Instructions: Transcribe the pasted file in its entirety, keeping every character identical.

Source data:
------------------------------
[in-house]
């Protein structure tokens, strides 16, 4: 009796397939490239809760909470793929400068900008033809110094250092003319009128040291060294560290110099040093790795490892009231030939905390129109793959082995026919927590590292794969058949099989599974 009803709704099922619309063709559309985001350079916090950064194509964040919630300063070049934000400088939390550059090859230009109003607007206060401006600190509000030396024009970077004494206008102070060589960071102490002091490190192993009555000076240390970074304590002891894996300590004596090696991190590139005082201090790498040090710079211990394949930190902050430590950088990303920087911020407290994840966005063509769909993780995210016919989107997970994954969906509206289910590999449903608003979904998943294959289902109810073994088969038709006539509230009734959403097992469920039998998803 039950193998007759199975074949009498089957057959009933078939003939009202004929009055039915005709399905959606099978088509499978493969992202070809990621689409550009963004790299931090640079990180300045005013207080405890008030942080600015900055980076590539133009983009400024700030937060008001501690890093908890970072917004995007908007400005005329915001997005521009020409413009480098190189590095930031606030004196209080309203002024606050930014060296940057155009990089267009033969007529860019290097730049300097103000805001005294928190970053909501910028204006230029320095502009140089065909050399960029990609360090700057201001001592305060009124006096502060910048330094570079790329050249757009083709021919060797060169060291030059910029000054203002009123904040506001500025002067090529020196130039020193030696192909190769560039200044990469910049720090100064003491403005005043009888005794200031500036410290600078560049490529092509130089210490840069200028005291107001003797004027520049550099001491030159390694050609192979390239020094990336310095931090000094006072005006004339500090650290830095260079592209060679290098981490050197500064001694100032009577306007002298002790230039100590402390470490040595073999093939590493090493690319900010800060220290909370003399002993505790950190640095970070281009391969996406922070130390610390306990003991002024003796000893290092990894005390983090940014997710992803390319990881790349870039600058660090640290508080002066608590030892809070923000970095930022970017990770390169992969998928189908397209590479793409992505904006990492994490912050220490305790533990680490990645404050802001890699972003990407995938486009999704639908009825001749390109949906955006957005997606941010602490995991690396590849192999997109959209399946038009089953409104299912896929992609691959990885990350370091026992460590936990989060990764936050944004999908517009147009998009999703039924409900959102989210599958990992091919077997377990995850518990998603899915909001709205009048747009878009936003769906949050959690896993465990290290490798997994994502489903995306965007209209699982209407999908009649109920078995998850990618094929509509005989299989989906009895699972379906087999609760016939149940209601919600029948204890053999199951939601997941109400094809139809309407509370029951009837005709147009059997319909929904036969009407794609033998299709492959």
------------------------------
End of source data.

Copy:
[in-house]
């Protein structure tokens, strides 16, 4: 009796397939490239809760909470793929400068900008033809110094250092003319009128040291060294560290110099040093790795490892009231030939905390129109793959082995026919927590590292794969058949099989599974 009803709704099922619309063709559309985001350079916090950064194509964040919630300063070049934000400088939390550059090859230009109003607007206060401006600190509000030396024009970077004494206008102070060589960071102490002091490190192993009555000076240390970074304590002891894996300590004596090696991190590139005082201090790498040090710079211990394949930190902050430590950088990303920087911020407290994840966005063509769909993780995210016919989107997970994954969906509206289910590999449903608003979904998943294959289902109810073994088969038709006539509230009734959403097992469920039998998803 039950193998007759199975074949009498089957057959009933078939003939009202004929009055039915005709399905959606099978088509499978493969992202070809990621689409550009963004790299931090640079990180300045005013207080405890008030942080600015900055980076590539133009983009400024700030937060008001501690890093908890970072917004995007908007400005005329915001997005521009020409413009480098190189590095930031606030004196209080309203002024606050930014060296940057155009990089267009033969007529860019290097730049300097103000805001005294928190970053909501910028204006230029320095502009140089065909050399960029990609360090700057201001001592305060009124006096502060910048330094570079790329050249757009083709021919060797060169060291030059910029000054203002009123904040506001500025002067090529020196130039020193030696192909190769560039200044990469910049720090100064003491403005005043009888005794200031500036410290600078560049490529092509130089210490840069200028005291107001003797004027520049550099001491030159390694050609192979390239020094990336310095931090000094006072005006004339500090650290830095260079592209060679290098981490050197500064001694100032009577306007002298002790230039100590402390470490040595073999093939590493090493690319900010800060220290909370003399002993505790950190640095970070281009391969996406922070130390610390306990003991002024003796000893290092990894005390983090940014997710992803390319990881790349870039600058660090640290508080002066608590030892809070923000970095930022970017990770390169992969998928189908397209590479793409992505904006990492994490912050220490305790533990680490990645404050802001890699972003990407995938486009999704639908009825001749390109949906955006957005997606941010602490995991690396590849192999997109959209399946038009089953409104299912896929992609691959990885990350370091026992460590936990989060990764936050944004999908517009147009998009999703039924409900959102989210599958990992091919077997377990995850518990998603899915909001709205009048747009878009936003769906949050959690896993465990290290490798997994994502489903995306965007209209699982209407999908009649109920078995998850990618094929509509005989299989989906009895699972379906087999609760016939149940209601919600029948204890053999199951939601997941109400094809139809309407509370029951009837005709147009059997319909929904036969009407794609033998299709492959």